I wanted to copy a series of lines to a specific place in a file, and these are the options I see, all with g, the first two from the power of g

  1. clear register, copy matching lines to register, paste from register
  2. copy to end of file, jump to end of file, yank lines, jump back and paste
  3. :g/pattern/t80 paste to the specific line I'm at, reverse order of lines with !tac

All of them are actually a bit convoluted, I think probably 1 is the fastest, as you don't have to check the line number where you want to paste. Is there another way, where I place my cursor to where I want the lines pasted and they get pasted in order?

  • What about :g/pattern/t.? . refers to the current line. There is also -, which refers to the line above.
    – husB
    Aug 10, 2022 at 8:02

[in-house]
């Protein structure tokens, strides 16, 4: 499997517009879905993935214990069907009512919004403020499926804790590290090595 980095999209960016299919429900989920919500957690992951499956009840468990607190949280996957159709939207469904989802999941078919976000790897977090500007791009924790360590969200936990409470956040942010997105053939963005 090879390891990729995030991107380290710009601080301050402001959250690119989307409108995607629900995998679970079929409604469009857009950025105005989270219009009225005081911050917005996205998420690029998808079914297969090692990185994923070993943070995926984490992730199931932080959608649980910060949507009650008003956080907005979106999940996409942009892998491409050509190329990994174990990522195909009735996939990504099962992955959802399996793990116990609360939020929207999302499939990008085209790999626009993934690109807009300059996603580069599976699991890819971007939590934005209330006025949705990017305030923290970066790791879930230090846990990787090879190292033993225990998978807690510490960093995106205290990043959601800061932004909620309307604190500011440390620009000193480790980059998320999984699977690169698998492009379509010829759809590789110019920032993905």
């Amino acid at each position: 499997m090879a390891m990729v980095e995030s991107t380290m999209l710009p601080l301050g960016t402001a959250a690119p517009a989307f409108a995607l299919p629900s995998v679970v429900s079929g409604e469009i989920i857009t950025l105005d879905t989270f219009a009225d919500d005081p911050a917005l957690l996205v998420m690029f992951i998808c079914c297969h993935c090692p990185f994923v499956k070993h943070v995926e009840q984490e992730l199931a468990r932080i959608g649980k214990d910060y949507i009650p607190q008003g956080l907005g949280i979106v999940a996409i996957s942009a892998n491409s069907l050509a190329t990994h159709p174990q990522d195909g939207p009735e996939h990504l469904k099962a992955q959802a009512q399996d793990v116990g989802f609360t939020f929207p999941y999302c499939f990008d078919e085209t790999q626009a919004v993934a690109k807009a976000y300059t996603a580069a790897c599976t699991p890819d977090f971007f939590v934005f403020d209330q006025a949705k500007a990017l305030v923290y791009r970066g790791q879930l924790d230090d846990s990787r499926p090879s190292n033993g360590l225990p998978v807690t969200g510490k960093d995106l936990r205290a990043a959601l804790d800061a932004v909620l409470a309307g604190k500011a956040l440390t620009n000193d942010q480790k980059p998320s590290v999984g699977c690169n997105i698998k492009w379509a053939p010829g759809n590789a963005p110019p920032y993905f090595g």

• 2
    @husB that would duplicate the lines; during :global, . is the line on which the command argument to :global is running.
    – D. Ben Knoble
    Aug 10, 2022 at 13:27

1 Answer 1


Use a mark

The problem with line numbers is that they always stay in the same place, resulting in the reversed ordering you see in your option 3. Marks, on the other hand, can move with the content.

Specifically, (as Matt points out in a comment) you can use the automatic '' mark, which Vim helpfully sets before executing your :global command.

  • 1
    This could be improved: :g/PATTERN/t''-
    – Matt
    Aug 10, 2022 at 9:55
  • @Matt thanks! I’ll edit
    – Rich
    Aug 10, 2022 at 9:56
  • nice! really nice!
    – fbence
    Aug 10, 2022 at 13:33

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